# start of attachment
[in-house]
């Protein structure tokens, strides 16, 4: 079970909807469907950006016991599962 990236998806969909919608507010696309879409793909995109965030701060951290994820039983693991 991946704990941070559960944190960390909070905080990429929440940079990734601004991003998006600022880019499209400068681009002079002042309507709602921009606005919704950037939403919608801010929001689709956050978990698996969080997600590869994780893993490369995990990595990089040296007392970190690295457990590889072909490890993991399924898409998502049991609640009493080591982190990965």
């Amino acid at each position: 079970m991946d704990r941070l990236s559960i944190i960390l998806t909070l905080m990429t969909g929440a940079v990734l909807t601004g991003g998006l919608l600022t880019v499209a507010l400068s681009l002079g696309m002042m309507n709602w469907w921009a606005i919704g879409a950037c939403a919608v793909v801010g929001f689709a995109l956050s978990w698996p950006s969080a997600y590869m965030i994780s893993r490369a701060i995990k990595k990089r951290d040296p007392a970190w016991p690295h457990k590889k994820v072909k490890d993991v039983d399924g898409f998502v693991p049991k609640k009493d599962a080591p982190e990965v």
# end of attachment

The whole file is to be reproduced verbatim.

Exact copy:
[in-house]
């Protein structure tokens, strides 16, 4: 079970909807469907950006016991599962 990236998806969909919608507010696309879409793909995109965030701060951290994820039983693991 991946704990941070559960944190960390909070905080990429929440940079990734601004991003998006600022880019499209400068681009002079002042309507709602921009606005919704950037939403919608801010929001689709956050978990698996969080997600590869994780893993490369995990990595990089040296007392970190690295457990590889072909490890993991399924898409998502049991609640009493080591982190990965």
């Amino acid at each position: 079970m991946d704990r941070l990236s559960i944190i960390l998806t909070l905080m990429t969909g929440a940079v990734l909807t601004g991003g998006l919608l600022t880019v499209a507010l400068s681009l002079g696309m002042m309507n709602w469907w921009a606005i919704g879409a950037c939403a919608v793909v801010g929001f689709a995109l956050s978990w698996p950006s969080a997600y590869m965030i994780s893993r490369a701060i995990k990595k990089r951290d040296p007392a970190w016991p690295h457990k590889k994820v072909k490890d993991v039983d399924g898409f998502v693991p049991k609640k009493d599962a080591p982190e990965v």